Law, justice, gender violence: New UN report

In its first report since it was founded in March 2011, UN Women has forcefully made the connection between having more women in politics, having gender-sensitive laws, elimination of impunity for sexual violence and women’s empowerment.

For anyone who’s been engaged with research, service provision or advocacy around gender violence, reading the new Progress of the World’s Women report (http://progress.unwomen.org) is both moving and heartwarming. The report quotes the European Court of Human Rights 2002 judgment in the Bevacqua vs Bulgaria case:

“When a State makes little or no effort to stop a certain form of private violence, it tacitly condones that violence. This complicity transforms what would otherwise be wholly private conduct into a constructive act of the State.” (page 47)

This report is both an educational and an advocacy asset. Check it out today!

 

Report: The Silencing Crime: Sexual Violence and Journalists

Yesterday, the Committee to Protect Journalists released a report on sexual violence experienced by journalists doing their work across the world.

This has been under-reported, the silence coming from the idea that it would be unprofessional to complain or reflect poorly on the places where they experienced the violence, and so on. Finally, following incidents during this spring’s tumultuous uprisings in West Asia and North Africa, journalists have begun to speak and write about this horrible occupational hazard.

Th e Silencing Crime: Sexual Violence and Journalists, A special report by the Committee to Protect Journalists, 2011. (pdf) The same is available as a webpage  here.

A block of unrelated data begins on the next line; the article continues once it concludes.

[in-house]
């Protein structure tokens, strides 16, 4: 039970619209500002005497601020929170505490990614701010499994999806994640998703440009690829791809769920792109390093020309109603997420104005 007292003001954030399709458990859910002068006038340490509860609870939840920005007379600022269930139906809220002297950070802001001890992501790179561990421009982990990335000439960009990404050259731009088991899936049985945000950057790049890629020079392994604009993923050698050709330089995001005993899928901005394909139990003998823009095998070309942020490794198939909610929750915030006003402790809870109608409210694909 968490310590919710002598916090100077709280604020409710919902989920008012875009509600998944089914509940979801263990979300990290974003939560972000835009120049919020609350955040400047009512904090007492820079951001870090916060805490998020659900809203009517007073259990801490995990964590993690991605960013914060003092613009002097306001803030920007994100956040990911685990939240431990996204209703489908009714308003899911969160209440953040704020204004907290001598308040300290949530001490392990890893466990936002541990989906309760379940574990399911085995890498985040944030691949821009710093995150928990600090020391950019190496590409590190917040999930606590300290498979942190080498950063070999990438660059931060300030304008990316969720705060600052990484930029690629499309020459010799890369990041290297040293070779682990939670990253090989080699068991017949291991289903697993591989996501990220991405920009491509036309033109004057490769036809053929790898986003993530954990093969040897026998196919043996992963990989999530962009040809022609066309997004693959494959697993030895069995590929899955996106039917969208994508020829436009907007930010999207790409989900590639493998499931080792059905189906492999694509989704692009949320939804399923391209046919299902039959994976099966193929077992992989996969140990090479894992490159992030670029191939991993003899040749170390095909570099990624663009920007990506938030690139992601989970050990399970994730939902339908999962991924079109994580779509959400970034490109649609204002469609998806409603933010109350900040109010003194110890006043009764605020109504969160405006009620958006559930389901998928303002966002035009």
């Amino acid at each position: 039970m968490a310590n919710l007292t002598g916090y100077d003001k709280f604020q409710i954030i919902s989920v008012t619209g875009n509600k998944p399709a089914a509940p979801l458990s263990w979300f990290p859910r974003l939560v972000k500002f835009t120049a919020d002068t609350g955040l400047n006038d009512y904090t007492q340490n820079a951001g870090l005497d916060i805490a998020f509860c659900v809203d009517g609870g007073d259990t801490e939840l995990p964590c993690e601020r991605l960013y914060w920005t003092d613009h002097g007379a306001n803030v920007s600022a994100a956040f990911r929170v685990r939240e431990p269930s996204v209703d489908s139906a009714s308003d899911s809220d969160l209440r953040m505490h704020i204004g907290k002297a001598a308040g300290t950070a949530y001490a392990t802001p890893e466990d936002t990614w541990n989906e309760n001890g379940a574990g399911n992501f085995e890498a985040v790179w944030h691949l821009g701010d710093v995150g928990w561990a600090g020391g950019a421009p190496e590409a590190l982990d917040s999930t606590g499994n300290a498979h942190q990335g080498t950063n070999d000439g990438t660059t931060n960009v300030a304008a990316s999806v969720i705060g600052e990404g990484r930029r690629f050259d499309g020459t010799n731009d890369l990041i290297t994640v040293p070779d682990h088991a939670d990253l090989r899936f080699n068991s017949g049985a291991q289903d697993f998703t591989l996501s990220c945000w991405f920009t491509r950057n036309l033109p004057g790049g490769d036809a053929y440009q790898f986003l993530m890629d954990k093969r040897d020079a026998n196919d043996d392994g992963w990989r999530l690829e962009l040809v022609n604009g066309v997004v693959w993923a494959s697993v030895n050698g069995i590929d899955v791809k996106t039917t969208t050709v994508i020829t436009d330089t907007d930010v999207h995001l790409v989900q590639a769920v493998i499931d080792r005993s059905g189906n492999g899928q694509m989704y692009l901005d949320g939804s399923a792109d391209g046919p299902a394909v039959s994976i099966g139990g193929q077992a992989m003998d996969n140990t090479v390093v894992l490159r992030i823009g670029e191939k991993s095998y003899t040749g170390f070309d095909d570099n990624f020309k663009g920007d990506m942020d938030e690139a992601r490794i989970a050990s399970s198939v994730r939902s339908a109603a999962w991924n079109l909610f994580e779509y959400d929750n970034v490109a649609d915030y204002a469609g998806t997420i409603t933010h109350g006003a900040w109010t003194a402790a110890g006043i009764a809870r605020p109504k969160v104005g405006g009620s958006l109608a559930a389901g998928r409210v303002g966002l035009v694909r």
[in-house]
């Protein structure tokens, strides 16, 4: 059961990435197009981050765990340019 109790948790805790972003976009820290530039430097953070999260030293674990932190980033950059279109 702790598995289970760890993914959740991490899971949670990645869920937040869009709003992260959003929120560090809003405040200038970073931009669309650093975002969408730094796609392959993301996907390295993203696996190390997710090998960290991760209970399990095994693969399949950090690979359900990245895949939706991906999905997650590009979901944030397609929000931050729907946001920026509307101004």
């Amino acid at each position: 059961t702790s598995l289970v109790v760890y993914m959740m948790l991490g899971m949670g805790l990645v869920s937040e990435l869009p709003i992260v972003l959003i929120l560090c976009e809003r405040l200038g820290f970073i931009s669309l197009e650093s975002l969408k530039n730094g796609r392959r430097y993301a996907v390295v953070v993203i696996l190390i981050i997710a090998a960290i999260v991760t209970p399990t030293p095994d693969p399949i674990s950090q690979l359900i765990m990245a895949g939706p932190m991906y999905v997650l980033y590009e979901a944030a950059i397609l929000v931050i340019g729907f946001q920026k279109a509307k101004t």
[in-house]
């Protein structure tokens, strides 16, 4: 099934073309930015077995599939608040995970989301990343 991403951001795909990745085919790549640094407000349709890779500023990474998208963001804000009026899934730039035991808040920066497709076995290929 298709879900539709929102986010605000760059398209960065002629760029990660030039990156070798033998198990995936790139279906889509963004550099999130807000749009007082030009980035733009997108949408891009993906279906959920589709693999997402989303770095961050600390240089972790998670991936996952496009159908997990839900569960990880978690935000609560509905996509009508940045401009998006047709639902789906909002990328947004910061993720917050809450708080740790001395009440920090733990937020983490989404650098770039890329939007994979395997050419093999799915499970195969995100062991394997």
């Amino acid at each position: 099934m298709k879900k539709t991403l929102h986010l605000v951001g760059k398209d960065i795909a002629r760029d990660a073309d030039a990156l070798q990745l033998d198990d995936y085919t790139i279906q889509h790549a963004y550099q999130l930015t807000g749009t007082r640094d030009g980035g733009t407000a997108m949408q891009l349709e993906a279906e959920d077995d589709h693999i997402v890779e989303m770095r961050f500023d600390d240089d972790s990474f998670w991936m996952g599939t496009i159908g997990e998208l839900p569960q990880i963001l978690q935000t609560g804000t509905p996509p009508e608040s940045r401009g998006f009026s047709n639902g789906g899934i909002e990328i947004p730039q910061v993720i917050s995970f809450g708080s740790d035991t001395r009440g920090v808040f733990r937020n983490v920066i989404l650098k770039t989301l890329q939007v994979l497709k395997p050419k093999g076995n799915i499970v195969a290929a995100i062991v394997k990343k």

Peacekeeping and gender violence

A newsreport today states the the Indian Army is investigating allegations that an Indian peacekeeping contingent stationed in Congo sexually exploited women there and fathered children. Of course, it is always possible that some of these followed from consensual relationships, but the power and privilege equation between the two individuals would make that debatable.

As the article reminds us, this is not the first such allegation.  The Army usually investigates and then sometimes dismisses such charges. When pressed, senior Army officials describe the human rights training and the recreational facilities made available to soldiers to “work off their excess energy.” But this is a problem that has lasted through history: that sexual violence is considered one of the spoils of war, that it is both weapon and vent for all the excessive testosterone energy that war calls up.

Read this report today: Varinder Bhatia, Army probes reports of its UN peacekeepers fathering kids in Congo, Indian Express, June 7, 2011.

You can also see: Peacekeeping and gender–my New Indian Express article of 2008 (Swarna Rajagopalan, Guardians stray from the straight path, New Indian Express, Chennai, August 25, 2008) on the same subject.

On patriarchy, modernisation and gender violence

Asha Hans makes the connection between patriarchy, modernisation and gender violence in her Sunday Express article: Patriarchal mindsets mar modernisation, May 22, 2011.